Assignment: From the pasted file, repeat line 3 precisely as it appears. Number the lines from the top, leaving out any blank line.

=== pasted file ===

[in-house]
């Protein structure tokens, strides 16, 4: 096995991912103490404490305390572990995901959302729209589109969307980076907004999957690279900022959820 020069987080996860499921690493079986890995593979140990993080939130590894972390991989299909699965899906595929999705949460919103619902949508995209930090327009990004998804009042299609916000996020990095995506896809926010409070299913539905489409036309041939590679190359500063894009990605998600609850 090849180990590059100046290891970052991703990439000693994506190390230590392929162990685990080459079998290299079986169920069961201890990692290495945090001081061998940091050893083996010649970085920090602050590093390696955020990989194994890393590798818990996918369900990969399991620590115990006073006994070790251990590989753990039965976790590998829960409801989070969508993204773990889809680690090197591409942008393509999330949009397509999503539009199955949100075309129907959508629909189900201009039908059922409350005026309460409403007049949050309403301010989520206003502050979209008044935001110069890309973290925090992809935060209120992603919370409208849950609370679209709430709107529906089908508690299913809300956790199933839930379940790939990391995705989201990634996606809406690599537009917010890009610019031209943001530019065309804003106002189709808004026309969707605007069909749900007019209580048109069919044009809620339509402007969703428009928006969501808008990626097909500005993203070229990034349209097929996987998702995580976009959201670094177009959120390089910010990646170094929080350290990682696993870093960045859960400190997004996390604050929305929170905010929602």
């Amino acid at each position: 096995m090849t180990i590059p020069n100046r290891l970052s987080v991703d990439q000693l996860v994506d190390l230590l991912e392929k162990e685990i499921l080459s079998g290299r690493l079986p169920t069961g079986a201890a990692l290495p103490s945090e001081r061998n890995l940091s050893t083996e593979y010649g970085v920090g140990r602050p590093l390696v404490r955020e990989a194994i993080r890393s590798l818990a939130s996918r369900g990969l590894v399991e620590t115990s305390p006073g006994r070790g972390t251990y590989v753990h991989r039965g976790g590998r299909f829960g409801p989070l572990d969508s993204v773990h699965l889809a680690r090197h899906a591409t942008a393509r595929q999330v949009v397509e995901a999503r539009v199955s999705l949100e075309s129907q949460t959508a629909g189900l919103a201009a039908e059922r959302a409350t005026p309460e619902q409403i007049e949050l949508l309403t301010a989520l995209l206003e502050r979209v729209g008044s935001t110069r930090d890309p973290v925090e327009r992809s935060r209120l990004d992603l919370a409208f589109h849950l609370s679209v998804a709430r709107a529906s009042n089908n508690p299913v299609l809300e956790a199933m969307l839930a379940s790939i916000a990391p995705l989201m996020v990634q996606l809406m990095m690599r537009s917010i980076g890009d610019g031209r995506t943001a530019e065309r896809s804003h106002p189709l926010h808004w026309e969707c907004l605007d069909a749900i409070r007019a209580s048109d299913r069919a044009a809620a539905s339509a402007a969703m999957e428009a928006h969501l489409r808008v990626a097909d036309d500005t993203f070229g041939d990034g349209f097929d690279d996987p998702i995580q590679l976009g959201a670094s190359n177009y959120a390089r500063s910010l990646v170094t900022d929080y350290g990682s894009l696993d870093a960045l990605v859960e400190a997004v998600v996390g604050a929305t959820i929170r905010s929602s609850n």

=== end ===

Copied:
């Amino acid at each position: 096995m090849t180990i590059p020069n100046r290891l970052s987080v991703d990439q000693l996860v994506d190390l230590l991912e392929k162990e685990i499921l080459s079998g290299r690493l079986p169920t069961g079986a201890a990692l290495p103490s945090e001081r061998n890995l940091s050893t083996e593979y010649g970085v920090g140990r602050p590093l390696v404490r955020e990989a194994i993080r890393s590798l818990a939130s996918r369900g990969l590894v399991e620590t115990s305390p006073g006994r070790g972390t251990y590989v753990h991989r039965g976790g590998r299909f829960g409801p989070l572990d969508s993204v773990h699965l889809a680690r090197h899906a591409t942008a393509r595929q999330v949009v397509e995901a999503r539009v199955s999705l949100e075309s129907q949460t959508a629909g189900l919103a201009a039908e059922r959302a409350t005026p309460e619902q409403i007049e949050l949508l309403t301010a989520l995209l206003e502050r979209v729209g008044s935001t110069r930090d890309p973290v925090e327009r992809s935060r209120l990004d992603l919370a409208f589109h849950l609370s679209v998804a709430r709107a529906s009042n089908n508690p299913v299609l809300e956790a199933m969307l839930a379940s790939i916000a990391p995705l989201m996020v990634q996606l809406m990095m690599r537009s917010i980076g890009d610019g031209r995506t943001a530019e065309r896809s804003h106002p189709l926010h808004w026309e969707c907004l605007d069909a749900i409070r007019a209580s048109d299913r069919a044009a809620a539905s339509a402007a969703m999957e428009a928006h969501l489409r808008v990626a097909d036309d500005t993203f070229g041939d990034g349209f097929d690279d996987p998702i995580q590679l976009g959201a670094s190359n177009y959120a390089r500063s910010l990646v170094t900022d929080y350290g990682s894009l696993d870093a960045l990605v859960e400190a997004v998600v996390g604050a929305t959820i929170r905010s929602s609850n």